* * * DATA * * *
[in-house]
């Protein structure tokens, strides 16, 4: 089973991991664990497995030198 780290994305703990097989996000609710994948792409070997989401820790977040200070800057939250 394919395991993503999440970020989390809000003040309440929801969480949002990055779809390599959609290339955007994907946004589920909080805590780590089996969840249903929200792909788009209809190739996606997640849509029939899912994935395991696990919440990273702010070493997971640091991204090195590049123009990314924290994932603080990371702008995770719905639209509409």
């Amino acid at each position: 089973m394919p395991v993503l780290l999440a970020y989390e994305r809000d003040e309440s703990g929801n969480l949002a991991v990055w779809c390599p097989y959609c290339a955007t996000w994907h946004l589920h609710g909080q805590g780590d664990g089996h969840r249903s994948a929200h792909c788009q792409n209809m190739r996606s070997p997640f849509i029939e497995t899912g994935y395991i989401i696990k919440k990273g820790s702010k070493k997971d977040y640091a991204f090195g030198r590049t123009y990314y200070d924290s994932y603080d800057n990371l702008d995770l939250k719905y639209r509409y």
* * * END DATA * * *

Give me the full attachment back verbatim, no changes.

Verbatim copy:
[in-house]
């Protein structure tokens, strides 16, 4: 089973991991664990497995030198 780290994305703990097989996000609710994948792409070997989401820790977040200070800057939250 394919395991993503999440970020989390809000003040309440929801969480949002990055779809390599959609290339955007994907946004589920909080805590780590089996969840249903929200792909788009209809190739996606997640849509029939899912994935395991696990919440990273702010070493997971640091991204090195590049123009990314924290994932603080990371702008995770719905639209509409």
């Amino acid at each position: 089973m394919p395991v993503l780290l999440a970020y989390e994305r809000d003040e309440s703990g929801n969480l949002a991991v990055w779809c390599p097989y959609c290339a955007t996000w994907h946004l589920h609710g909080q805590g780590d664990g089996h969840r249903s994948a929200h792909c788009q792409n209809m190739r996606s070997p997640f849509i029939e497995t899912g994935y395991i989401i696990k919440k990273g820790s702010k070493k997971d977040y640091a991204f090195g030198r590049t123009y990314y200070d924290s994932y603080d800057n990371l702008d995770l939250k719905y639209r509409y």